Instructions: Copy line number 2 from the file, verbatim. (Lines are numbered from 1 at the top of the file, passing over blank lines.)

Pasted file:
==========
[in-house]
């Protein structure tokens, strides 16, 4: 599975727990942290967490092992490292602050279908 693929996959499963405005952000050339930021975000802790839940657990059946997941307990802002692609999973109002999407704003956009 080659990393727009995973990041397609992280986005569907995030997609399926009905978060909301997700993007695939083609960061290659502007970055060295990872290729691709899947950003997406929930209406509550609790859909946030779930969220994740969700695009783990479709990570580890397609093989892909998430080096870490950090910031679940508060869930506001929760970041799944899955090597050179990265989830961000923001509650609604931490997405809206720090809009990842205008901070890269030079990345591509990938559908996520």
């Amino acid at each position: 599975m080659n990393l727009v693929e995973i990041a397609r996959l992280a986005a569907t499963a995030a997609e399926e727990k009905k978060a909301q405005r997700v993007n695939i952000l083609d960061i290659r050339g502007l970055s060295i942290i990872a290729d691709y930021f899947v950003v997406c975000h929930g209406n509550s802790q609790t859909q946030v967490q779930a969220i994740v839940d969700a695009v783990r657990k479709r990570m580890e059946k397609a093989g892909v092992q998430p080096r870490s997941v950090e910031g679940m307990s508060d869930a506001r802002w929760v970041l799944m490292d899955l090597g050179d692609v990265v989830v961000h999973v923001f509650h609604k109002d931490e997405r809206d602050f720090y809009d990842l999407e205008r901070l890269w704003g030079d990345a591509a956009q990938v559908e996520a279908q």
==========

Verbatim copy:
């Protein structure tokens, strides 16, 4: 599975727990942290967490092992490292602050279908 693929996959499963405005952000050339930021975000802790839940657990059946997941307990802002692609999973109002999407704003956009 080659990393727009995973990041397609992280986005569907995030997609399926009905978060909301997700993007695939083609960061290659502007970055060295990872290729691709899947950003997406929930209406509550609790859909946030779930969220994740969700695009783990479709990570580890397609093989892909998430080096870490950090910031679940508060869930506001929760970041799944899955090597050179990265989830961000923001509650609604931490997405809206720090809009990842205008901070890269030079990345591509990938559908996520």